In our previous post we talked about how the Supreme Court has agreed to make a ruling on United States v Texas, the lawsuit brought against the series of executive actions Obama introduced to further alleviate illegal immigration. The weight of the Supreme Court’s decision hinges on whether the Justices agree that the President exercised lawful discretion through use of the executive action in proposing these initiatives. This ruling could affect more than 5 million immigrants currently in the U.S. and what the next three years of their lives will look like.
Included in the initiatives are the expansion of the DACA program, Deferred Action for Childhood Arrivals, and the implementation of the newly developed program DAPA, Deferred Action for Parents of Americans and Lawful Permanent Residents. For context, DACA is a program designed and implemented by the Obama Administration to grant temporary lawful status and work authorization (currently for 2 years) for individuals who were under the age of 31 as of June 15, 2012; came to the United States before reaching their 16th birthday; and/or have continuously resided in the United States since June 15, 2007. DAPA, the second of Obama’s initiatives, is designed to grant deferred action on deportation proceedings and employment authorization to parents of U.S. citizens and lawful permanent residents for three years. (USCIS) Neither of these programs were designed as a path to citizenship but as a means for illegal immigrants to have temporary legal status.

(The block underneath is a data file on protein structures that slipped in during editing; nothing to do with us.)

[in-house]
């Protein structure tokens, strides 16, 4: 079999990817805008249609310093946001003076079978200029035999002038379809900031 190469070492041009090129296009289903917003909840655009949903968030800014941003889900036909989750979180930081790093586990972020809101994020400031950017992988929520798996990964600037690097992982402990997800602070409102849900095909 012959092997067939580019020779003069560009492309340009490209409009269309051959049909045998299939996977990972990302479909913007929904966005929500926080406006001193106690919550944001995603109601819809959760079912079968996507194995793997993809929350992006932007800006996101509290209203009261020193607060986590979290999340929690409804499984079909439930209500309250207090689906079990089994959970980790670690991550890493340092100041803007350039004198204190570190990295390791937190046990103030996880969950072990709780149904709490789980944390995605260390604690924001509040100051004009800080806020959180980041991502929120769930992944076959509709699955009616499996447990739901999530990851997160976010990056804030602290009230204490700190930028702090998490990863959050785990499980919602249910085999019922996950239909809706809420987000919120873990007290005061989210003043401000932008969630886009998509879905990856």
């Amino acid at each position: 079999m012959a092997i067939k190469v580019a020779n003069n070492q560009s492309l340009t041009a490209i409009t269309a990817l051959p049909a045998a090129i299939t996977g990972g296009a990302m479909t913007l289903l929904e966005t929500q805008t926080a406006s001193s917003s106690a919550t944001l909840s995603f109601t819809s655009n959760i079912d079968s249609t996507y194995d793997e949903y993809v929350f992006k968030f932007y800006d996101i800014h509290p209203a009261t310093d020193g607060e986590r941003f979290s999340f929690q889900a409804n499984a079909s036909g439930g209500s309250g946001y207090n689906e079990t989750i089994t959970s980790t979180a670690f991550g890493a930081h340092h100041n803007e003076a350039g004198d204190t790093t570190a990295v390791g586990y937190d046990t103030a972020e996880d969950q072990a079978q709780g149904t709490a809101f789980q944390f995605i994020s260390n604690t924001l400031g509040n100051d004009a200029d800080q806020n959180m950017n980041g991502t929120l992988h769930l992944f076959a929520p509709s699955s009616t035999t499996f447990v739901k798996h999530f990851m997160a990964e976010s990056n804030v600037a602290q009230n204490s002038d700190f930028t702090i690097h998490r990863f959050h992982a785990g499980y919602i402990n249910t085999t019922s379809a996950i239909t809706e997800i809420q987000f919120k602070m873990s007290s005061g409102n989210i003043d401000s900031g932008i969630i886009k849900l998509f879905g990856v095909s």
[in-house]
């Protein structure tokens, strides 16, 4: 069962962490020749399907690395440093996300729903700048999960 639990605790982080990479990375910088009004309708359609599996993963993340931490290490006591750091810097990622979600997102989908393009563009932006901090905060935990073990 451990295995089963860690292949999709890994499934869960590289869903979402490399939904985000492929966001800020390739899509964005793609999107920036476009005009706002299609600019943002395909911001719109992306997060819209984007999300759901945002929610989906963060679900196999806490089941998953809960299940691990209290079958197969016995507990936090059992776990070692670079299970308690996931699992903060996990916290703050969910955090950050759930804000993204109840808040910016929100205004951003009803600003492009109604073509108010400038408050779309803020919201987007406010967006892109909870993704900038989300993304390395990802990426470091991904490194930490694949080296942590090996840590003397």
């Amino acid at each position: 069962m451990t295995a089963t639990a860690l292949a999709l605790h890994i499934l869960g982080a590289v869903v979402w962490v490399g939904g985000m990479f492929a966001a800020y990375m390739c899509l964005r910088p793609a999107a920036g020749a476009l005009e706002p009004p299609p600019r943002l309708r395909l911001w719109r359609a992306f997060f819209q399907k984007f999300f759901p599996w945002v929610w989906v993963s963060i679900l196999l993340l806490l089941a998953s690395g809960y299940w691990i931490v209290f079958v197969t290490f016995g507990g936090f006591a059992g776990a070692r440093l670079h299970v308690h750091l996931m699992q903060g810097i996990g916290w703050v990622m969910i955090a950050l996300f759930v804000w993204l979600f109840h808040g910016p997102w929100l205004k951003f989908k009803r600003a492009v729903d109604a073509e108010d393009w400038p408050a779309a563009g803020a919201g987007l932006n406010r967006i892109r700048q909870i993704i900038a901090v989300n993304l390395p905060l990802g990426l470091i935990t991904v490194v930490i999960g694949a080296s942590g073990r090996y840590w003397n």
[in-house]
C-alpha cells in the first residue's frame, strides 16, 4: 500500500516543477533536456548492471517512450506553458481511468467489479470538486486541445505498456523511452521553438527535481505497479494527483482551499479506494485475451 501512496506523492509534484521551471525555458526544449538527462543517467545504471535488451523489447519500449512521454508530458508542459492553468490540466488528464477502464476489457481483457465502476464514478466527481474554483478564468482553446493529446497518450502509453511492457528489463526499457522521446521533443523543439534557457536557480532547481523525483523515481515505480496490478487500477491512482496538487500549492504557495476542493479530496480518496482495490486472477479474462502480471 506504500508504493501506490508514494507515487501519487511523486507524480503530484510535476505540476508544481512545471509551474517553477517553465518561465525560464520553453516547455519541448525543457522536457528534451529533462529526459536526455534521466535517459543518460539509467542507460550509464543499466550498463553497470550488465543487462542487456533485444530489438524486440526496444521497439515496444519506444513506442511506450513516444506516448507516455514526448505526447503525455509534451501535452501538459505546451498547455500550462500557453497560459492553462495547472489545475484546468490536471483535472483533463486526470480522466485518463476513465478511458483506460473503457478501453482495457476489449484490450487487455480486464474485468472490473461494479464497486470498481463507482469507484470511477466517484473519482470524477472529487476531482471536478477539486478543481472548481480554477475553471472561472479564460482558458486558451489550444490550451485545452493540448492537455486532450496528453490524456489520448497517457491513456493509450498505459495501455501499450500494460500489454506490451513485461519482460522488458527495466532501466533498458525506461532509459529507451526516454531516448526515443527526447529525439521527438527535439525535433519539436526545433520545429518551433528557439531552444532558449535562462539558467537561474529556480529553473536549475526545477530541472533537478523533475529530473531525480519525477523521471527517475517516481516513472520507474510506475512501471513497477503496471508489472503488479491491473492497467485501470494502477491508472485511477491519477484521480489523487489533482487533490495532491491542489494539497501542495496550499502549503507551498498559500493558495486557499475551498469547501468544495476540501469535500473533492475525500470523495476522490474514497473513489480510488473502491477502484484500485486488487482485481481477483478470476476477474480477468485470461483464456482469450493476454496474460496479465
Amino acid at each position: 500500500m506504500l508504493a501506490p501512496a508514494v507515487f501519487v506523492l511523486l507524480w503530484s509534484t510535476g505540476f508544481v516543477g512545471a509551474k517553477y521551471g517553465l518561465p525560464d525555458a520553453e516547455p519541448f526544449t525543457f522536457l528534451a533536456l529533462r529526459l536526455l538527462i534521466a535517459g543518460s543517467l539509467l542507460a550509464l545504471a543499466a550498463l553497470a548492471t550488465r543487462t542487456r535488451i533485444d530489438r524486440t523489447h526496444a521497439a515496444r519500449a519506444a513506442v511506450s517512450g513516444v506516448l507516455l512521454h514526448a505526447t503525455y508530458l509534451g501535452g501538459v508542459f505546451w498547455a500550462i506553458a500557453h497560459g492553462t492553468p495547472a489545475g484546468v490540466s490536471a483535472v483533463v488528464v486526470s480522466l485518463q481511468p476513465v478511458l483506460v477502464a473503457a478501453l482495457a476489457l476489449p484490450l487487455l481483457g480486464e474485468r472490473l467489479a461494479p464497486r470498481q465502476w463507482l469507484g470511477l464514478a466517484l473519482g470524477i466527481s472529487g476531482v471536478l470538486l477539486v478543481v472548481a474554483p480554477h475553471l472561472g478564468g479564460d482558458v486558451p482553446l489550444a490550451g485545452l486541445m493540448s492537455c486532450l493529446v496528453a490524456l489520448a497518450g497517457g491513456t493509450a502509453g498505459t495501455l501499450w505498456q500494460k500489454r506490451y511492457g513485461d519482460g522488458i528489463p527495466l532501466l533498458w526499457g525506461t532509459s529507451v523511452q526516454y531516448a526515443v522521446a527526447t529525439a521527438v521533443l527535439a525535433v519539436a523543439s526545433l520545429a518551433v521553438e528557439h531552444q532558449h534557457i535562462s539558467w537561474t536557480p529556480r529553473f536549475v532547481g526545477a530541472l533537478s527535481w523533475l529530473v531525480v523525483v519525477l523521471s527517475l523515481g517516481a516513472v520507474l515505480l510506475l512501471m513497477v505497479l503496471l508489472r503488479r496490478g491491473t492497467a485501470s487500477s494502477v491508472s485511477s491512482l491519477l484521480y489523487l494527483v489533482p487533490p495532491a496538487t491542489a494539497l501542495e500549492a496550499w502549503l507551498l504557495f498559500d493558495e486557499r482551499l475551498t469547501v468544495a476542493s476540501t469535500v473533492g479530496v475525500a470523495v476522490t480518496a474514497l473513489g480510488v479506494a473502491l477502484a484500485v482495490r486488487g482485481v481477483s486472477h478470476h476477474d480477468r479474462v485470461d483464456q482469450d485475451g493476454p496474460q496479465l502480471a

If the Supreme Court decides that Obama exercised a lawful use of executive action, then the proposed initiatives could go into effect as early as this year, the last year of Obama’s presidency. Millions of illegal immigrants that fall within the requirements of each program could apply for lawful status and work authorization immediately. As this is not a path to citizenship qualifying applicants would receive three years of lawful status and work authorization, meaning that they would also be paying U.S. taxes during this time. Unfortunately, the decision by the Supreme Court is only on the legalities of the President’s actions, making the immigration programs temporary and susceptible to repeal by the next president.
If the Supreme Court rules against Obama or throws out the case, then the DACA program would continue to exist granting status to those who entered before their 16th birthday and lasting for only two years. Illegal immigrants, much like they are now, would be subject to deportation based upon lawful status and entry and the DAPA program will remain an idea for immigration reform in the United States.
Tags: Immigration Action, Executive Action, US v Texas, DACA, DAPA